Telecare Soapbox: Access to emergency services: a right, entitlement or privilege?

Steve Hards: Are telecare users – in the UK at least – at risk of being denied an emergency service response?

p>I guess that most of us take for granted that we can pick up a phone, dial 999, 112 or 911 (depending on the country you are in) and get help from an emergency service. But when the ability to make those calls is denied us, what may actually be a privilege may come to be seen as a right, as illustrated by this news story about immigrants in a Texan prison.

And when the emergency call room responders get it wrong with tragic consequences, we may feel outraged. Here are two stories as examples: Mother dies after 911 call is treated as prank and 911 caller’s last words: ‘I can’t breathe’.

However, emergency call centres have always faced something of a dilemma when answering calls which may be hoax or which are reporting ‘trivial’ incidents. It’s a big problem. This BBC news item reported that just under a quarter of calls to police in London in 2003 justified an emergency response. (Read item and comments.)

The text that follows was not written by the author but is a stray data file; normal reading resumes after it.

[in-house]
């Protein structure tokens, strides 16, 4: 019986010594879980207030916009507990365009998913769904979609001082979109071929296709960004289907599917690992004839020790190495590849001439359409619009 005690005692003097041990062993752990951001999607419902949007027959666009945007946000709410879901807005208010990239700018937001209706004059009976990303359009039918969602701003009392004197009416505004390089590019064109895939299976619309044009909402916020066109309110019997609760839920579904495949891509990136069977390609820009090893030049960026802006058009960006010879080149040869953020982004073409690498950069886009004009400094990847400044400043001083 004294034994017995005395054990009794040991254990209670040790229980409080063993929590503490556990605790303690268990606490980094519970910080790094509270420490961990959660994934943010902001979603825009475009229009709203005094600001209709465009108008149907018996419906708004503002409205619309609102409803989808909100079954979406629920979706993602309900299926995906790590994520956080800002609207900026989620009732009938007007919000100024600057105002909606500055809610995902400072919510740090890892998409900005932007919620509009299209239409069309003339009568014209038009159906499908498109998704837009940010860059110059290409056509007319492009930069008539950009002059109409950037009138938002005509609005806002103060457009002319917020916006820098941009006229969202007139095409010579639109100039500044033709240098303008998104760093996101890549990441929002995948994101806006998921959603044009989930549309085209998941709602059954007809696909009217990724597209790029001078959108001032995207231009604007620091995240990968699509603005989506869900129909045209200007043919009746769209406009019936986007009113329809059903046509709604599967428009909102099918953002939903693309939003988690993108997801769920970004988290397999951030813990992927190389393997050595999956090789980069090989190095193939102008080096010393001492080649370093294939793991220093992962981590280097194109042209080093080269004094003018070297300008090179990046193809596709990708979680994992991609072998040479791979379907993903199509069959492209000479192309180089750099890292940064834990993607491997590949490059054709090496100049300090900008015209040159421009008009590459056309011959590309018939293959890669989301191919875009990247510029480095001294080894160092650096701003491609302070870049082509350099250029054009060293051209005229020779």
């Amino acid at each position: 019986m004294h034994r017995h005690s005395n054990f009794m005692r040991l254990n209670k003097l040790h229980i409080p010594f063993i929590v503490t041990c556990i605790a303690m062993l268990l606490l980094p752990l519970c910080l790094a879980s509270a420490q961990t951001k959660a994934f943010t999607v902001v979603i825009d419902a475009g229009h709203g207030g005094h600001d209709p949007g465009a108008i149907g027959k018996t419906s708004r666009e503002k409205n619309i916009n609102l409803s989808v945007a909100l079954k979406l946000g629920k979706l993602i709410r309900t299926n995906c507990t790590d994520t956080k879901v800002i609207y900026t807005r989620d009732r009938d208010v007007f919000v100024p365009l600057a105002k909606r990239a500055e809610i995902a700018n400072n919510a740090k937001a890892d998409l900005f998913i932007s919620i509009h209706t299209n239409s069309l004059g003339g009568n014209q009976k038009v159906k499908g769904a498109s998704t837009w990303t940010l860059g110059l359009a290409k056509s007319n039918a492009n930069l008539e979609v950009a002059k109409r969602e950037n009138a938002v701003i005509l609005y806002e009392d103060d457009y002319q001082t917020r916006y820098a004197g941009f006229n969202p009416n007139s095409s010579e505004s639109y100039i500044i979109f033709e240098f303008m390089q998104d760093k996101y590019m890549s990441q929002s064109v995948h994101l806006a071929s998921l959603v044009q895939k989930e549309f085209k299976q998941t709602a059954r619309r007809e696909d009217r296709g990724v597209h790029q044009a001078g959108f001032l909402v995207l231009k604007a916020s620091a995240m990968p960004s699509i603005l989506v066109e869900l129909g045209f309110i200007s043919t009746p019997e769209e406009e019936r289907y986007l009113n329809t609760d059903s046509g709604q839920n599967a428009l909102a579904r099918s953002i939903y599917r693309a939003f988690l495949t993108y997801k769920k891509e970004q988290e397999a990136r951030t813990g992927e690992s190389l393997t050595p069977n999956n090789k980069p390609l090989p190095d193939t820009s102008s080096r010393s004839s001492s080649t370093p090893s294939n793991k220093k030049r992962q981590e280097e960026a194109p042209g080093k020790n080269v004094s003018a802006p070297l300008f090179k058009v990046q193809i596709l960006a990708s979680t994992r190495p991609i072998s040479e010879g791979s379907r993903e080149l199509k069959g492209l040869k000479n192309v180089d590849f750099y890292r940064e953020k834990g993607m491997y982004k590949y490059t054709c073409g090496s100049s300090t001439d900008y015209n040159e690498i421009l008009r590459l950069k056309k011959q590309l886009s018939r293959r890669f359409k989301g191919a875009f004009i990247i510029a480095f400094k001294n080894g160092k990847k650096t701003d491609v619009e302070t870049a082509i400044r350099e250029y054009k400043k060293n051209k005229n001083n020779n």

Part of the response to this in recent years by UK fire services is to ‘challenge’ 999 callers. How this works is explained on this page on the Shropshire Fire Service’s website. However, if you read down to the bottom you will see that calls from ‘automated’ alarms are a particular problem. So to, one imagines, will be calls from people who stammer and people with dementia.

A Telecare Aware reader who raised this issue said “one of the fires we had the other day resulted in the fire being put out but the person did not have the capacity to understand the danger she was in. Challenging her could have resulted in her death! … I wonder where this is going to end? Will response services refuse to go out to people who cannot prove they have actually fallen over and cannot get up?”

The policy on which the challenge practice is based will be debated at the Fire & Rescue Conference at the end of this month and the Telecare Services Association has a meeting arranged with the Chief Fire Officers Association to discuss the telecare implications on Friday 12 September at Sutton Coldfield. The meeting is open to TSA members (contact Marian Preece, TSA Operations Manager, on 01606 872333) and others may want to express a view particularly because part of the ‘solution’ being proposed (e.g. that telecare service providers would need to inform all service users that call filtering/call challenge was being introduced) appears to be quite onerous on the services and is likely to cause considerable, and probably unnecessary, anxiety amongst people who think of an emergency service response as a ‘right’.

By Steve Hards, Telecare Aware 12 August 2008

Categories: Soapbox.